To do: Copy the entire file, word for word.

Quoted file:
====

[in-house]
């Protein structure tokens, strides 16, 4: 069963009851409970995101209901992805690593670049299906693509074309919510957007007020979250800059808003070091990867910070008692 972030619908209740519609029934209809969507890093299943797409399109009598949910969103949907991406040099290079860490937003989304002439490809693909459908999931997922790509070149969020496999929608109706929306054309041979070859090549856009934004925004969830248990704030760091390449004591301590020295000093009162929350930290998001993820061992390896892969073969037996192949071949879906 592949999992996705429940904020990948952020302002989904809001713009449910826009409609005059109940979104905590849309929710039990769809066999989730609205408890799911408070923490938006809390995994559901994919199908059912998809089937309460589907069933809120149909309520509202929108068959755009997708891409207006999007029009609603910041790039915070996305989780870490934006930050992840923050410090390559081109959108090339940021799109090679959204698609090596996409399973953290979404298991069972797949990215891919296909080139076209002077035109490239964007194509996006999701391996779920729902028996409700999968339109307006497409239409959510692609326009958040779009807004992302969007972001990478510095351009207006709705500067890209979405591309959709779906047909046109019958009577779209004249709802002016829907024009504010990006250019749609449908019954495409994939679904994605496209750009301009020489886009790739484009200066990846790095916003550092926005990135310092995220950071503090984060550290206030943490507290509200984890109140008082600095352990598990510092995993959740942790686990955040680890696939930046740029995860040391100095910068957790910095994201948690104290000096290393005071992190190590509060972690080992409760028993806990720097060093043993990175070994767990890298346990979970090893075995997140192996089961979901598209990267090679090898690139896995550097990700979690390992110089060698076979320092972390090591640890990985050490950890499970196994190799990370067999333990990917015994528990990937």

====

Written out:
[in-house]
């Protein structure tokens, strides 16, 4: 069963009851409970995101209901992805690593670049299906693509074309919510957007007020979250800059808003070091990867910070008692 972030619908209740519609029934209809969507890093299943797409399109009598949910969103949907991406040099290079860490937003989304002439490809693909459908999931997922790509070149969020496999929608109706929306054309041979070859090549856009934004925004969830248990704030760091390449004591301590020295000093009162929350930290998001993820061992390896892969073969037996192949071949879906 592949999992996705429940904020990948952020302002989904809001713009449910826009409609005059109940979104905590849309929710039990769809066999989730609205408890799911408070923490938006809390995994559901994919199908059912998809089937309460589907069933809120149909309520509202929108068959755009997708891409207006999007029009609603910041790039915070996305989780870490934006930050992840923050410090390559081109959108090339940021799109090679959204698609090596996409399973953290979404298991069972797949990215891919296909080139076209002077035109490239964007194509996006999701391996779920729902028996409700999968339109307006497409239409959510692609326009958040779009807004992302969007972001990478510095351009207006709705500067890209979405591309959709779906047909046109019958009577779209004249709802002016829907024009504010990006250019749609449908019954495409994939679904994605496209750009301009020489886009790739484009200066990846790095916003550092926005990135310092995220950071503090984060550290206030943490507290509200984890109140008082600095352990598990510092995993959740942790686990955040680890696939930046740029995860040391100095910068957790910095994201948690104290000096290393005071992190190590509060972690080992409760028993806990720097060093043993990175070994767990890298346990979970090893075995997140192996089961979901598209990267090679090898690139896995550097990700979690390992110089060698076979320092972390090591640890990985050490950890499970196994190799990370067999333990990917015994528990990937």